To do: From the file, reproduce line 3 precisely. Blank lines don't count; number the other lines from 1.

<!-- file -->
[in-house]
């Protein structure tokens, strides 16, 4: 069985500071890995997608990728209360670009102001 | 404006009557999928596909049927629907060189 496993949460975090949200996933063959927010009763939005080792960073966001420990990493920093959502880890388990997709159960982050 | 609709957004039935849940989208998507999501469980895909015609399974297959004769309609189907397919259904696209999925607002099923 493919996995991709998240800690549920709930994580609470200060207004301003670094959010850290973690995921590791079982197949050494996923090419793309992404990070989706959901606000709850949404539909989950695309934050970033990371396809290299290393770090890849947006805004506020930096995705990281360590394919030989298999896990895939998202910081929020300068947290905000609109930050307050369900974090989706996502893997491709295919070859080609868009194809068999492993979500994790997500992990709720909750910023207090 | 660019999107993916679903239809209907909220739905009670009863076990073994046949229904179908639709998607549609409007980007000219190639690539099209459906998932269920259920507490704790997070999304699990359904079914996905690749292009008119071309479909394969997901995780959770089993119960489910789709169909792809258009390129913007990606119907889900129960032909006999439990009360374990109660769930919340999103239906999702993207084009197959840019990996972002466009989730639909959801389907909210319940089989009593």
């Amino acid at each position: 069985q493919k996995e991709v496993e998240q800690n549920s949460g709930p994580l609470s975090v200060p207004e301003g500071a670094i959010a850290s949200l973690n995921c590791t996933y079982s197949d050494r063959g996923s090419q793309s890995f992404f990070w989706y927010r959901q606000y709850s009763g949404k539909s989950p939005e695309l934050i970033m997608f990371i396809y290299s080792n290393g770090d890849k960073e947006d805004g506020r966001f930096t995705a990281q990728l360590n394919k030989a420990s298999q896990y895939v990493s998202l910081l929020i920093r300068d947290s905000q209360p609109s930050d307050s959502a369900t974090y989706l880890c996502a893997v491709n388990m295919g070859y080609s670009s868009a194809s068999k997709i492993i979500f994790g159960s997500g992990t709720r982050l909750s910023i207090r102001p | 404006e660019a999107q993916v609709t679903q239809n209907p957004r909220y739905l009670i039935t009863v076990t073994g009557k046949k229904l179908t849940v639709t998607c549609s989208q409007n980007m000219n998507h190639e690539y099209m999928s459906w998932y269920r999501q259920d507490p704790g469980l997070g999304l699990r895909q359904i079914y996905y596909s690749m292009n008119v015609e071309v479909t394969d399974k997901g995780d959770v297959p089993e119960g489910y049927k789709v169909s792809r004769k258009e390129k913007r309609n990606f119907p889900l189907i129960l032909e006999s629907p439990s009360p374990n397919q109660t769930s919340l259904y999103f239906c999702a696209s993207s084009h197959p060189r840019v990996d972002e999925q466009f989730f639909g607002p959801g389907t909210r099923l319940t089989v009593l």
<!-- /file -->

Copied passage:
């Amino acid at each position: 069985q493919k996995e991709v496993e998240q800690n549920s949460g709930p994580l609470s975090v200060p207004e301003g500071a670094i959010a850290s949200l973690n995921c590791t996933y079982s197949d050494r063959g996923s090419q793309s890995f992404f990070w989706y927010r959901q606000y709850s009763g949404k539909s989950p939005e695309l934050i970033m997608f990371i396809y290299s080792n290393g770090d890849k960073e947006d805004g506020r966001f930096t995705a990281q990728l360590n394919k030989a420990s298999q896990y895939v990493s998202l910081l929020i920093r300068d947290s905000q209360p609109s930050d307050s959502a369900t974090y989706l880890c996502a893997v491709n388990m295919g070859y080609s670009s868009a194809s068999k997709i492993i979500f994790g159960s997500g992990t709720r982050l909750s910023i207090r102001p | 404006e660019a999107q993916v609709t679903q239809n209907p957004r909220y739905l009670i039935t009863v076990t073994g009557k046949k229904l179908t849940v639709t998607c549609s989208q409007n980007m000219n998507h190639e690539y099209m999928s459906w998932y269920r999501q259920d507490p704790g469980l997070g999304l699990r895909q359904i079914y996905y596909s690749m292009n008119v015609e071309v479909t394969d399974k997901g995780d959770v297959p089993e119960g489910y049927k789709v169909s792809r004769k258009e390129k913007r309609n990606f119907p889900l189907i129960l032909e006999s629907p439990s009360p374990n397919q109660t769930s919340l259904y999103f239906c999702a696209s993207s084009h197959p060189r840019v990996d972002e999925q466009f989730f639909g607002p959801g389907t909210r099923l319940t089989v009593l």